# Solution

(related to Problem: The Pentagon and Square)

A regular pentagon may be cut into as few as six pieces that will fit together without any turning over and form a square, as I shall show below. Hitherto the best answer has been in seven pieces — the solution produced some years ago by a foreign mathematician, Paul Busschop. We first form a parallelogram, and from that the square. The process will be seen in the diagram on the next page.

The pentagon is $ABCDE.$ By the cut $AC$ and the cut $FM$ ($F$ being the middle point between $A$ and $C,$ and $M$ being the same distance from $A$ as $F$) we get two pieces that may be placed in position at $GHEA$ and form the parallelogram $GHDC.$ We then find the mean proportional between the length $HD$ and the height of the parallelogram. This distance we mark off from $C$ at $K,$ then draw $CK,$ and from $G$ drop the line $GL,$ perpendicular to $KC.$ The rest is easy and rather obvious. It will be seen that the six pieces will form either the pentagon or the square.

I have received what purported to be a solution in five pieces, but the method was based on the rather subtle fallacy that half the diagonal plus half the side of a pentagon equals the side of a square of the same area. I say subtle, because it is an extremely close approximation that will deceive the eye, and is quite difficult to prove inexact. I am not aware that attention has before been drawn to this curious approximation.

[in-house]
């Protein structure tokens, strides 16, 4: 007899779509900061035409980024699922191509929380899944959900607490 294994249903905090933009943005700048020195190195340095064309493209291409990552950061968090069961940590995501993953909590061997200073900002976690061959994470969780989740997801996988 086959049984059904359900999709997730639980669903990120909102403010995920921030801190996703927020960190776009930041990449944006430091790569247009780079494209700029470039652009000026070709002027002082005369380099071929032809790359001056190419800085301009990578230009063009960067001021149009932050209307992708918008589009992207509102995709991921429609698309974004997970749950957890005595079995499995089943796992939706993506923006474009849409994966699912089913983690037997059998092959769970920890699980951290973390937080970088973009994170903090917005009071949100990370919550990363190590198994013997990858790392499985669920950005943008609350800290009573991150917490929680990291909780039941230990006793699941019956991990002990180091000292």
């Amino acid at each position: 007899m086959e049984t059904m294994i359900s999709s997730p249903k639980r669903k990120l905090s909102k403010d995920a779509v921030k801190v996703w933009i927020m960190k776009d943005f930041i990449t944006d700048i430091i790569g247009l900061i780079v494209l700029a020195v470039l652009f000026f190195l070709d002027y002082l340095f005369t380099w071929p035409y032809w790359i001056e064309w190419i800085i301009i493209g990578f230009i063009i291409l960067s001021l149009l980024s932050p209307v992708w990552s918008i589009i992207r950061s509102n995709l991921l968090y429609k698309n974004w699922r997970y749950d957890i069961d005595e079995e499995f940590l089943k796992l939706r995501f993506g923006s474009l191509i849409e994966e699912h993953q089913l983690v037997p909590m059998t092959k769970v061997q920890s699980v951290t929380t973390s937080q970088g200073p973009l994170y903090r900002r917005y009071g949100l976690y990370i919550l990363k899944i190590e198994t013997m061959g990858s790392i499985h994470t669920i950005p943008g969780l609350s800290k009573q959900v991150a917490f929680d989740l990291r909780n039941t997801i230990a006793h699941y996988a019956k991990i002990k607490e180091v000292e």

Another correspondent made the side of his square $1\frac 14$ of the side of the pentagon. As a matter of fact, the ratio is irrational. I calculate that if the side of the pentagon is $1$ — inch, foot, or anything else — the side of the square of equal area is $1.3117$ nearly, or say roughly $1\frac{3}{10}$. So we can only hope to solve the puzzle by geometrical methods.

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### References

#### Project Gutenberg

1. Dudeney, H. E.: "Amusements in Mathematics", The Authors' Club, 1917

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